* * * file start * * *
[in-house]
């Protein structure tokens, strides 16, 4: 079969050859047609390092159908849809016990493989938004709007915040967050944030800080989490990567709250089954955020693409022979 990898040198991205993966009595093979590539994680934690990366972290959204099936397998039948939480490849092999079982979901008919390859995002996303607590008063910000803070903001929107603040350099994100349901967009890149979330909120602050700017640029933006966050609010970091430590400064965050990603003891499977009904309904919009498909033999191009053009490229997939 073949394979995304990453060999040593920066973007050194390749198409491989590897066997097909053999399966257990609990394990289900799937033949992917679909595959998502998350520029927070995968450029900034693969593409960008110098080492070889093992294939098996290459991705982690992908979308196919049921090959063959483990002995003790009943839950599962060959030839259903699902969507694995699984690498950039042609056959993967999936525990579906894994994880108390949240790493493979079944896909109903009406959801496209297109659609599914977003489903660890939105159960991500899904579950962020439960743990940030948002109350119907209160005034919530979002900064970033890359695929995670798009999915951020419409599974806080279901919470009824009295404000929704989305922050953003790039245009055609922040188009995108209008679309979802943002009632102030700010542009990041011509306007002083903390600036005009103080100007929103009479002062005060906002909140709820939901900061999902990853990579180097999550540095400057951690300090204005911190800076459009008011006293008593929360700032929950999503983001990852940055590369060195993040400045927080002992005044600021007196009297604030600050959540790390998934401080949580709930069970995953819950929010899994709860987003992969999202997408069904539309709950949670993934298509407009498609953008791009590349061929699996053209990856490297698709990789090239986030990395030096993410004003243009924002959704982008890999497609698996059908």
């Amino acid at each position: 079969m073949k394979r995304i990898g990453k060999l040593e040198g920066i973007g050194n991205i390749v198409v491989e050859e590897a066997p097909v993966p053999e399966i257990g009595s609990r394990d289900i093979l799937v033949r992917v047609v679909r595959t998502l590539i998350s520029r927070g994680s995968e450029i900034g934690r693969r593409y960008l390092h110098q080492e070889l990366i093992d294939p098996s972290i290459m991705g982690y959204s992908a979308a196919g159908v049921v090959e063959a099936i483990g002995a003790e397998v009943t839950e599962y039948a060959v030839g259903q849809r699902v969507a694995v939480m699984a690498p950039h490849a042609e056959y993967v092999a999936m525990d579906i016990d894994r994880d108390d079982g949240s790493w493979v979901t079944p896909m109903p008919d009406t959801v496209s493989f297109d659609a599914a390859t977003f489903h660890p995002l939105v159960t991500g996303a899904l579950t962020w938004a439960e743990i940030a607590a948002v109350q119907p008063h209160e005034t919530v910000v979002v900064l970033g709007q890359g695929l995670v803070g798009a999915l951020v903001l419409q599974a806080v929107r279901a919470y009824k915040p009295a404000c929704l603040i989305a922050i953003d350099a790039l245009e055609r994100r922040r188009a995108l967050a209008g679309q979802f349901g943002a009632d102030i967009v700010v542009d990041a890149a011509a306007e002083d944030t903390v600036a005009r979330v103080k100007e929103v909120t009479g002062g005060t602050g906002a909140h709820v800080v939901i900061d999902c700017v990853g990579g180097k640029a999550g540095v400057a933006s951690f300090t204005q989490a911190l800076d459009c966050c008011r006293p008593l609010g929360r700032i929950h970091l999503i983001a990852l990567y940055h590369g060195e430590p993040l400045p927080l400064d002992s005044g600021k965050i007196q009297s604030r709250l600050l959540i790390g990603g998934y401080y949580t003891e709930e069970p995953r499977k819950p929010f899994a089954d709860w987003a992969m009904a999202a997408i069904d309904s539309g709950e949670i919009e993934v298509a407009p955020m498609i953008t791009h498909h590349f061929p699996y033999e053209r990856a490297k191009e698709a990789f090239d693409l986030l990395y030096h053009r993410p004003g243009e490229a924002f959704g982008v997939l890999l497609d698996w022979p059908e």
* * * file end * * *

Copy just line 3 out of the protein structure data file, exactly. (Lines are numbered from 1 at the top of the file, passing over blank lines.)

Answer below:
């Amino acid at each position: 079969m073949k394979r995304i990898g990453k060999l040593e040198g920066i973007g050194n991205i390749v198409v491989e050859e590897a066997p097909v993966p053999e399966i257990g009595s609990r394990d289900i093979l799937v033949r992917v047609v679909r595959t998502l590539i998350s520029r927070g994680s995968e450029i900034g934690r693969r593409y960008l390092h110098q080492e070889l990366i093992d294939p098996s972290i290459m991705g982690y959204s992908a979308a196919g159908v049921v090959e063959a099936i483990g002995a003790e397998v009943t839950e599962y039948a060959v030839g259903q849809r699902v969507a694995v939480m699984a690498p950039h490849a042609e056959y993967v092999a999936m525990d579906i016990d894994r994880d108390d079982g949240s790493w493979v979901t079944p896909m109903p008919d009406t959801v496209s493989f297109d659609a599914a390859t977003f489903h660890p995002l939105v159960t991500g996303a899904l579950t962020w938004a439960e743990i940030a607590a948002v109350q119907p008063h209160e005034t919530v910000v979002v900064l970033g709007q890359g695929l995670v803070g798009a999915l951020v903001l419409q599974a806080v929107r279901a919470y009824k915040p009295a404000c929704l603040i989305a922050i953003d350099a790039l245009e055609r994100r922040r188009a995108l967050a209008g679309q979802f349901g943002a009632d102030i967009v700010v542009d990041a890149a011509a306007e002083d944030t903390v600036a005009r979330v103080k100007e929103v909120t009479g002062g005060t602050g906002a909140h709820v800080v939901i900061d999902c700017v990853g990579g180097k640029a999550g540095v400057a933006s951690f300090t204005q989490a911190l800076d459009c966050c008011r006293p008593l609010g929360r700032i929950h970091l999503i983001a990852l990567y940055h590369g060195e430590p993040l400045p927080l400064d002992s005044g600021k965050i007196q009297s604030r709250l600050l959540i790390g990603g998934y401080y949580t003891e709930e069970p995953r499977k819950p929010f899994a089954d709860w987003a992969m009904a999202a997408i069904d309904s539309g709950e949670i919009e993934v298509a407009p955020m498609i953008t791009h498909h590349f061929p699996y033999e053209r990856a490297k191009e698709a990789f090239d693409l986030l990395y030096h053009r993410p004003g243009e490229a924002f959704g982008v997939l890999l497609d698996w022979p059908e």